Claiborne de Borda Pell (born November 22, 1918) was a United States Senator from Rhode Island from 1961 to 1997. A Democrat, he was that state's longest serving senator. Born in New York City, Pell attended St. George's School in Newport, Rhode Island. He received a Bachelor of Arts degree in history from Princeton University in 1940, and a Master of Arts degree from Columbia University in 1946. While in Princeton, he was a member of Colonial Club. He served in the United States Coast Guard and United States Coast Guard Reserve, and from 1945 to 1952, he served in the State Department as a Foreign Service Officer in Czechoslovakia, Italy, and Washington, D.C..
In 1960, Pell won the seat of retiring U.S. Senator Theodore Francis Green after defeating (as an unendorsed outside candidate) two former Governors, Dennis J. Roberts and former U.S. Sen. J. Howard McGrath in the Democratic primary.
Pell is largely responsible for the creation of Pell Grants in 1973 (originally known as "Basic Educational Opportunity Grants"), which provide financial aid funds to U.S. college students. He was also the main sponsor of the bill that created the National Endowment for the Arts and the National Endowment for the Humanities, and was active as an advocate for mass transportation initiatives and domestic legislation facilitating and conforming to the United Nations Convention on the Law of the Sea. He served as Chairman of the Senate Foreign Relations Committee from 1987-1994.
Pell is the son of former United States Representative Herbert Claiborne Pell, Jr., great-great-grandson of former Congressman John Francis Hamtramck Claiborne, great-great-grandnephew of former Senator and Vice President of the United States George Mifflin Dallas and great-great-great-grandnephew of former Senator and Representative William Charles Cole Claiborne and of former Congressman Nathaniel Herbert Claiborne. He is also a direct descendant of mathematician John Pell, who is said to have originated the modern division symbol.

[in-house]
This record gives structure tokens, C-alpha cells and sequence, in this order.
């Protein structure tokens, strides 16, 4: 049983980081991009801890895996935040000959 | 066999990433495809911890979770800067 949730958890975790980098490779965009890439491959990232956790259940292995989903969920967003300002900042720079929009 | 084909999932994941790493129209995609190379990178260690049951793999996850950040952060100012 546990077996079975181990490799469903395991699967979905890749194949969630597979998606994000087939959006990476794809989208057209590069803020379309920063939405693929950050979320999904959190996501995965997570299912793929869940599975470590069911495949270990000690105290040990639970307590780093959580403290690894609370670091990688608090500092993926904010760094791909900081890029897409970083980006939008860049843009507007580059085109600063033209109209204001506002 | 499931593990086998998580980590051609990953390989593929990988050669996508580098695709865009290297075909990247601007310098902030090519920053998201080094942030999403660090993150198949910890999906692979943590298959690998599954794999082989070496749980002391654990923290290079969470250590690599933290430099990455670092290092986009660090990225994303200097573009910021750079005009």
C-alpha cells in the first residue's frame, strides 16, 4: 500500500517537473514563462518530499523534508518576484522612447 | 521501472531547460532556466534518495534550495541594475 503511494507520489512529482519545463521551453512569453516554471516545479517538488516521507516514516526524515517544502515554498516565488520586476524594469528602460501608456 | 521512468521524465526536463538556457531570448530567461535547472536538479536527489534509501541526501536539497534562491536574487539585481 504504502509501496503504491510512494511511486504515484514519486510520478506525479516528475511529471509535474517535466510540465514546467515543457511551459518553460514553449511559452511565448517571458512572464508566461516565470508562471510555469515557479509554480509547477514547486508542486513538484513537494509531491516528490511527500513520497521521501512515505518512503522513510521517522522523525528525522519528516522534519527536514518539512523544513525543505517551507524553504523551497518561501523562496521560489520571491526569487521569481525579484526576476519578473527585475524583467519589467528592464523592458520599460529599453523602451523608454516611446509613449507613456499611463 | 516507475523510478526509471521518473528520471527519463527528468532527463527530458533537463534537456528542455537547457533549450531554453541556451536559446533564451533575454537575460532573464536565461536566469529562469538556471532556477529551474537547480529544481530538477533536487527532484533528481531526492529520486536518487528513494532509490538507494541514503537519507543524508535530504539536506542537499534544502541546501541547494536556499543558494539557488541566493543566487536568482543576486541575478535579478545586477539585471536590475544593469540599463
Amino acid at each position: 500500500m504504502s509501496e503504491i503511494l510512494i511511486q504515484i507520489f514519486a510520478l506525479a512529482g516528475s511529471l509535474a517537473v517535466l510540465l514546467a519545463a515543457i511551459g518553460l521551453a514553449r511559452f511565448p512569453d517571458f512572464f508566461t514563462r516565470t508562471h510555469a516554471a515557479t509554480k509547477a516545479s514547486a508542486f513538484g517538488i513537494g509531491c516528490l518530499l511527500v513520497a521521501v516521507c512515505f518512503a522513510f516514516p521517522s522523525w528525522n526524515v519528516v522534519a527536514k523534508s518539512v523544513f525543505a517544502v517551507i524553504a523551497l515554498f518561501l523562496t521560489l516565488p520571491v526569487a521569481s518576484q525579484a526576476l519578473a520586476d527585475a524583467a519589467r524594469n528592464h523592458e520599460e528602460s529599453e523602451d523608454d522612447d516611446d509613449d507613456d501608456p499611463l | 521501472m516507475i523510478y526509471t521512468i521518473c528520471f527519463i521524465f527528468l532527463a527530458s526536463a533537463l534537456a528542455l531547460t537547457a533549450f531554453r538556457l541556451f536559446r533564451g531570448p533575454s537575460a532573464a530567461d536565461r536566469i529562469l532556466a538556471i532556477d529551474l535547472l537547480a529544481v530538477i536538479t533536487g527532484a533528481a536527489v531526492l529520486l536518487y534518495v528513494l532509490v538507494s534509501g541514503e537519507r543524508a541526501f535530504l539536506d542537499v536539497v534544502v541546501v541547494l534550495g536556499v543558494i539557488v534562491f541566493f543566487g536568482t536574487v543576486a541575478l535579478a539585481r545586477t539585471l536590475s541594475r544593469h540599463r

Pell is married to the former Nuala O'Donnell, a descendant of the Hartford family and, as such, one of the heirs to the Great Atlantic and Pacific Tea Company fortune. Pell himself is one of the heirs to what started out as the Lorillard tobacco fortune, although the family has been out of the Lorillard firm for generations. Their primary residence is the house known as "Pelican Ledge" overlooking Newport, Rhode Island's Bailey's Beach.
Upon his retirement from the Senate, Rhode Island's Newport Bridge was redesignated the "Claiborne Pell Bridge" and the Pell Center of International Relations and Public Policy was established at Salve Regina University, in Newport, Rhode Island, Pell's home town.
In 1993, during the bitter confirmation battle over Roberta Achtenberg, a lesbian, to the Department of Housing and Urban Development (HUD), Pell stated that his daughter was a lesbian, and that he hoped that it would not be a barrier to federal employment for her. Many agree that Pell, arguably one of the most popular U.S. Senators of the later years of the 20th century, helped secure Achtenberg's nomination, making her the first openly gay person to be confirmed by the United States Senate. Pell now suffers from advanced Parkinson's Disease.